Mines, Naval

The following article is from The Great Soviet Encyclopedia (1979). It might be outdated or ideologically biased.

Mines, Naval


a combat weapon (type of naval ammunition) for destroying enemy ships and making their maneuver more difficult. The principal characteristics of naval mines are constant and prolonged combat readiness, the suddenness of their action, and the difficulty of disarming them. Naval mines may be set in enemy waters and along one’s own coast. They consist of a charge of explosives contained in a watertight case that also holds instruments and devices to explode the mine and to provide safety in handling.

The first attempt to use a floating mine, although it was unsuccessful, was made by Russian engineers during the Russo-Turkish War of 1768–74. In Russia in 1807 the military engineer I. I. Fittsum designed a naval mine to be exploded from shore by a fire-conducting hose. In 1812 the Russian scientist P. L. Shilling designed a mine that was exploded from shore by means of an electric current. In the 1840’s and 1850’s, Academician B. S. lakobi invented an electrochemical mine, which was set under the surface of the water on a cable with an anchor. These mines were first used during the Crimean War of 1853–56. After the war Russian inventors such as A. P. Davydov developed impact mines with mechanical fuses. Admiral S. O. Makarov, inventor N. N. Azarov, and others developed mechanisms for automatically setting mines at assigned depths and improved procedures for laying mines from surface ships. Naval mines were used extensively in World War I (1914–18). In World War II (1939–45) proximity mines (primarily magnetic, acoustic, and magnetoacoustic) appeared. Clock delay mechanisms, ship counting devices, and new antisweep devices were introduced in the design of proximity mines. Aircraft was used extensively for laying mines in enemy waters.

Depending on their carriers, naval mines are divided into ship mines (dropped from the deck of a ship), submarine mines (fired from the torpedo launchers of submarines), and aviation mines (dropped from aircraft). According to their position after being laid, naval mines are divided into anchored, bottom, and floating mines (the mines are held at a given distance from the surface of the water by means of certain devices). By type of fuses they are divided into impact mines, which explode upon contact with a ship; proximity mines, which explode when a ship passes at a certain distance from the mine; and engineer mines, which are exploded from a command point on shore.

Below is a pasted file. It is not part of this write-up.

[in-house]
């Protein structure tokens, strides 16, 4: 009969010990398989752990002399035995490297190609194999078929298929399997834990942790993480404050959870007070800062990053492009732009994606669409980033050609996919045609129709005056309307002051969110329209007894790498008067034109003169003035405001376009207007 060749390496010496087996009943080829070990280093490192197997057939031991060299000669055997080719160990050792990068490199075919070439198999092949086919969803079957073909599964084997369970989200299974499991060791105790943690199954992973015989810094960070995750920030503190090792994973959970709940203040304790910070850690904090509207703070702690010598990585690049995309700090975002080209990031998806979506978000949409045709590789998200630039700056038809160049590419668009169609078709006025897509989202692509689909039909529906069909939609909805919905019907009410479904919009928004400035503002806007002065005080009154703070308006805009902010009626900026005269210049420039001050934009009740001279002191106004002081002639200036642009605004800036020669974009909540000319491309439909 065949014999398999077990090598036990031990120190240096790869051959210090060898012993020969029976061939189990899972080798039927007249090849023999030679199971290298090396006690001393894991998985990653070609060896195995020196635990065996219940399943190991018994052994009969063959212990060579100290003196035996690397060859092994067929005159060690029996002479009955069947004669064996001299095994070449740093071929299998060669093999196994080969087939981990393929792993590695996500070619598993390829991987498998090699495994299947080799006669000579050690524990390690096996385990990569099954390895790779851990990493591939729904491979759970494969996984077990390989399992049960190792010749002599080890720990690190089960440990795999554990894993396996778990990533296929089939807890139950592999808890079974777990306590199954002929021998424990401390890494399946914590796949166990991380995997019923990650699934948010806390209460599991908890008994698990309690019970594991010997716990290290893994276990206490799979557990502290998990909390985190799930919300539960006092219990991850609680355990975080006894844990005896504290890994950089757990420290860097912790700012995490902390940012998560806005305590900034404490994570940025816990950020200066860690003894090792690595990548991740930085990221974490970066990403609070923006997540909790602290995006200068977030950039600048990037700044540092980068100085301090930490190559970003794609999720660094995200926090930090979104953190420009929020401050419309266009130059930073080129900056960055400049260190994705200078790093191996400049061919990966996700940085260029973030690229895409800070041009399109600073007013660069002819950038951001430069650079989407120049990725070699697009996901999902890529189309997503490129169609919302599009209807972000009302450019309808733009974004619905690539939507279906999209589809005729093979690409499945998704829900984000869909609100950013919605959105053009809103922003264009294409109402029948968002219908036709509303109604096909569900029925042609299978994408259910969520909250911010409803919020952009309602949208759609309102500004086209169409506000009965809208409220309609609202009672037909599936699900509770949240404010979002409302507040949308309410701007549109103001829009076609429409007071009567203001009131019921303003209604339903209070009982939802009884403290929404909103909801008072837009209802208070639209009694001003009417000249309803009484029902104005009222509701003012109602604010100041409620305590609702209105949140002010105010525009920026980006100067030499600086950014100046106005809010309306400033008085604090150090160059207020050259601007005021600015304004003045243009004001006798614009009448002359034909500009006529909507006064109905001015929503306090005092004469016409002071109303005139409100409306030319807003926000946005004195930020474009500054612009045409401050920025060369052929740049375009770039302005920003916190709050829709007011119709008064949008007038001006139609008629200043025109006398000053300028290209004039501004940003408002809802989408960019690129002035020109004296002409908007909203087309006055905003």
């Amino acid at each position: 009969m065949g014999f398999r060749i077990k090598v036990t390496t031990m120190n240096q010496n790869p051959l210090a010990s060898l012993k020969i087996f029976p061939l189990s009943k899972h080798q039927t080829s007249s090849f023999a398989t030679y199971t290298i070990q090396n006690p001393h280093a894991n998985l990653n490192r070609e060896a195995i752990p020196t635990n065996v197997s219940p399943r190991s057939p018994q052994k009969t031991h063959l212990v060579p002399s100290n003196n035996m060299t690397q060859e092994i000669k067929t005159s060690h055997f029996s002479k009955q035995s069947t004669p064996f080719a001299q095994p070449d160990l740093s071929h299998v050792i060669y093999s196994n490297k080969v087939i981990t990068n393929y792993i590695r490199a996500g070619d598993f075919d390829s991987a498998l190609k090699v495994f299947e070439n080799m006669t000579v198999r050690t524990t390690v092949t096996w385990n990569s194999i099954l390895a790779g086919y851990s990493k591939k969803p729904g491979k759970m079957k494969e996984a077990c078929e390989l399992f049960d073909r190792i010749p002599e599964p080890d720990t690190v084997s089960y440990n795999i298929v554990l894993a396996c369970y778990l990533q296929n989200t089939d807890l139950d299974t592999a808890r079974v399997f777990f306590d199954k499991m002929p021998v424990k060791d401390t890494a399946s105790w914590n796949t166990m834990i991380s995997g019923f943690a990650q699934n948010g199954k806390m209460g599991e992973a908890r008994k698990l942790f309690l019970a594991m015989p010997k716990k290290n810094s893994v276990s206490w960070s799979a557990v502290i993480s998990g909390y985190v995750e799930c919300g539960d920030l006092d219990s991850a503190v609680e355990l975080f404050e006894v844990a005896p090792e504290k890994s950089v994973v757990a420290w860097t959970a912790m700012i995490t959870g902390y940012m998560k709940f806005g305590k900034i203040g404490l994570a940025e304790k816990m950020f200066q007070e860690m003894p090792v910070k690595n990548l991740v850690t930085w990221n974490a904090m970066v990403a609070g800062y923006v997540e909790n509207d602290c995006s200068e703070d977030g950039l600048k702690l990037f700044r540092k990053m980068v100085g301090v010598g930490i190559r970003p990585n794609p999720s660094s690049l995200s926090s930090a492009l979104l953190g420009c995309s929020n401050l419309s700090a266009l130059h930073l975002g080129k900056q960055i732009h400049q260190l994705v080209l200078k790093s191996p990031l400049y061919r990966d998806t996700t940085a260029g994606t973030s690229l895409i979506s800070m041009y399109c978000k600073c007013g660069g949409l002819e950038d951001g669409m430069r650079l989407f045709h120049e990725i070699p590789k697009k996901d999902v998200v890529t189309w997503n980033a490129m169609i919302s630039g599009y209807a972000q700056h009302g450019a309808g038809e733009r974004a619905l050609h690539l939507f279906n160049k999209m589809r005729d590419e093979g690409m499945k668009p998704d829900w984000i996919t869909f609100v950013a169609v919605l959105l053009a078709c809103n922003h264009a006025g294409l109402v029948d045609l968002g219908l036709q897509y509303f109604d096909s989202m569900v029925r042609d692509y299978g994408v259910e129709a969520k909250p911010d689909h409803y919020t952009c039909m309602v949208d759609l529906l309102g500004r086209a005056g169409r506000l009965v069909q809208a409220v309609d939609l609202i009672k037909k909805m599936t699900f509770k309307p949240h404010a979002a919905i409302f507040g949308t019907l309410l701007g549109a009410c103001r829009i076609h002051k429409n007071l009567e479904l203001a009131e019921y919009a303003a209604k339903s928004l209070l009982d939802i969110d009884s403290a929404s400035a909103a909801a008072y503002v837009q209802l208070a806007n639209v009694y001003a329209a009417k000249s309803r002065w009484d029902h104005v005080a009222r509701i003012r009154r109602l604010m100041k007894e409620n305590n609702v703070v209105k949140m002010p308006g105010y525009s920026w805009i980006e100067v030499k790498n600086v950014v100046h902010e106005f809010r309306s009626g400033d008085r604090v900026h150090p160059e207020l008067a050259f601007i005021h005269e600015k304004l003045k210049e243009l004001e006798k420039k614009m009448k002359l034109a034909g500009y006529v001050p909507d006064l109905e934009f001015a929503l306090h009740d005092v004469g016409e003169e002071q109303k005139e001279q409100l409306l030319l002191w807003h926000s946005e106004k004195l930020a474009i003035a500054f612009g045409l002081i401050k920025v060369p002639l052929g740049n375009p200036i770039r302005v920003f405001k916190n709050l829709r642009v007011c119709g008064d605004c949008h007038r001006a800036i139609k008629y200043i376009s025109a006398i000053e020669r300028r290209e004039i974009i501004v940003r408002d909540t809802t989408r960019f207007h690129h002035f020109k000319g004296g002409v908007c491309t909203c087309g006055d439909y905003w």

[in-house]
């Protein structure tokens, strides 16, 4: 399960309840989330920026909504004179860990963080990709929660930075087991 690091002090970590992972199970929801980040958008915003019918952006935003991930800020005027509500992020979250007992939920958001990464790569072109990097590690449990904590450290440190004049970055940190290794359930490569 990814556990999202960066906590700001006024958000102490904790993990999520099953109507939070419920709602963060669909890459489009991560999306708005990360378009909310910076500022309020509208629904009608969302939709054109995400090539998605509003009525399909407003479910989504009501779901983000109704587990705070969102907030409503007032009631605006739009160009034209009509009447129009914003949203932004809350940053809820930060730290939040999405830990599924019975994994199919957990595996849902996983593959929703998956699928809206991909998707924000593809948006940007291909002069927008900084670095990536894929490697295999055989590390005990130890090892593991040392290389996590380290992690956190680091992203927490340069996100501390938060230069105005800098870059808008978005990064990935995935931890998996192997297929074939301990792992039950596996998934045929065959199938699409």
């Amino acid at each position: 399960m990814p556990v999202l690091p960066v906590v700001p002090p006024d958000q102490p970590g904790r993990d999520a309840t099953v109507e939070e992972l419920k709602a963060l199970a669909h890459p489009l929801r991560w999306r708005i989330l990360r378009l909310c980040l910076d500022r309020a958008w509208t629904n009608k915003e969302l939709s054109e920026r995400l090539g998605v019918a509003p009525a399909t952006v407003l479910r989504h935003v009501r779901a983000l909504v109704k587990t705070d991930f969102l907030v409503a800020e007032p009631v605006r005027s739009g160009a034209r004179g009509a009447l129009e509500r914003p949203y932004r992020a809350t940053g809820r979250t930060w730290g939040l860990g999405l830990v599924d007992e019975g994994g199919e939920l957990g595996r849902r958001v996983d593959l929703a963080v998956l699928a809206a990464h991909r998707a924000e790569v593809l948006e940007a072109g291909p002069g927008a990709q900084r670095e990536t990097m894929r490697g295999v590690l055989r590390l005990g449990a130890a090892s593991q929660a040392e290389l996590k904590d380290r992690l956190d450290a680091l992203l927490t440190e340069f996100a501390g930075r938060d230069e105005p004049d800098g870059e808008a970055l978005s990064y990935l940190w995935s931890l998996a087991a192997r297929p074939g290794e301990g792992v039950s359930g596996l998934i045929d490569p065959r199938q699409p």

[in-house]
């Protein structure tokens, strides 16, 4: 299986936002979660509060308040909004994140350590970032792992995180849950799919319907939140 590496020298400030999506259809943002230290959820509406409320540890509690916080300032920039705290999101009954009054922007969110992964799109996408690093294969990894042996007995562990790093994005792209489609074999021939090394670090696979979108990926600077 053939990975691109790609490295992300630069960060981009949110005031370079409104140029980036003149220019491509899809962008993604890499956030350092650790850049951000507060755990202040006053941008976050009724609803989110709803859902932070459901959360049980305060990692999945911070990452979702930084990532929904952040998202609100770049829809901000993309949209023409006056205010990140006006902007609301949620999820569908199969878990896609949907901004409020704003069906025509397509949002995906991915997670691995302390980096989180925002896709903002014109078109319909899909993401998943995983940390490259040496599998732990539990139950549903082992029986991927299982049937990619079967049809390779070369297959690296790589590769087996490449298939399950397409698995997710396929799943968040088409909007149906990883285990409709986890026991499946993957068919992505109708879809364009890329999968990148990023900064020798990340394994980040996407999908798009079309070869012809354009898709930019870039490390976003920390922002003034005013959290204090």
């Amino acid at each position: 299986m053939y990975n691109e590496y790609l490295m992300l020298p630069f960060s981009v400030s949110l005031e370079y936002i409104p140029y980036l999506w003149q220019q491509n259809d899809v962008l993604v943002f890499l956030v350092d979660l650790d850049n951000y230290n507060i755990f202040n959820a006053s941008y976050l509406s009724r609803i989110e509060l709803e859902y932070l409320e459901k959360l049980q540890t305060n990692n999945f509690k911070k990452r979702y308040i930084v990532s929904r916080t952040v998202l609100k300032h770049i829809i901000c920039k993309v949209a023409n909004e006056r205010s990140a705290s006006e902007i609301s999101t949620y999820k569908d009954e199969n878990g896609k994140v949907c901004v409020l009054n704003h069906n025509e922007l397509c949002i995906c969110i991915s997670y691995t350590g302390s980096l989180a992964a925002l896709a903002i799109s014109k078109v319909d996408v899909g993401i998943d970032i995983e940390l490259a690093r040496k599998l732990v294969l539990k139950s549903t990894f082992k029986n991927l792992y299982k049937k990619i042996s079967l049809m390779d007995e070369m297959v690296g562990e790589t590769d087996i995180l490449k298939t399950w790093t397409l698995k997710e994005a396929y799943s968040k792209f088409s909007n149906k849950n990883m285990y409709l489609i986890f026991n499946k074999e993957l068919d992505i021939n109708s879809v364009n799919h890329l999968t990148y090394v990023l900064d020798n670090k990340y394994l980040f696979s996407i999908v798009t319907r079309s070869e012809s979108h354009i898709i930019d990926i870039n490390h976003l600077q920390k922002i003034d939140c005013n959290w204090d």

Impact mines may be electrochemical, mechanical, and antenna mines. The fuses of impact mines have a primary cell whose current (when a ship touches the mine) completes the electrical firing circuit inside the mine by means of a relay, causing the charge of the mine to explode. Anchored and bottom proximity mines have highly sensitive fuses that react to the physical fields of a ship when it passes near the mine (the changing magnetic field, sound oscillations, and the like). Magnetic, induction, acoustical, and hydrodynamic or combined mines are distinguished by the type of field to which the proximity mine reacts. The circuit of an proximity fuse includes an element that reproduces changes in the external field related to the ship’s passage, an amplification channel, and an activating device (firing circuit). Engineer mines are divided into mines controlled by wires and radio-controlled mines. Several methods are used to make it more difficult to counter proximity mines (minesweeping): a clock delay mechanism may be included in the fuse circuit to prevent the mine from becoming live for any necessary period; ship counting devices can cause the mine to explode only after there have been a given number of influences on the fuse; and boobytrap instruments can cause the mine to explode when an attempt is made to disarm it.


Beloshitskii, V. P., and lu. M. Baginskii. Oruzhie podvodnogo udara. Moscow, 1960.
Skorokhod, Iu. V., and P. M. Khokhlov. Korabliprotivominnoi oborony. Moscow, 1967.


The Great Soviet Encyclopedia, 3rd Edition (1970-1979). © 2010 The Gale Group, Inc. All rights reserved.
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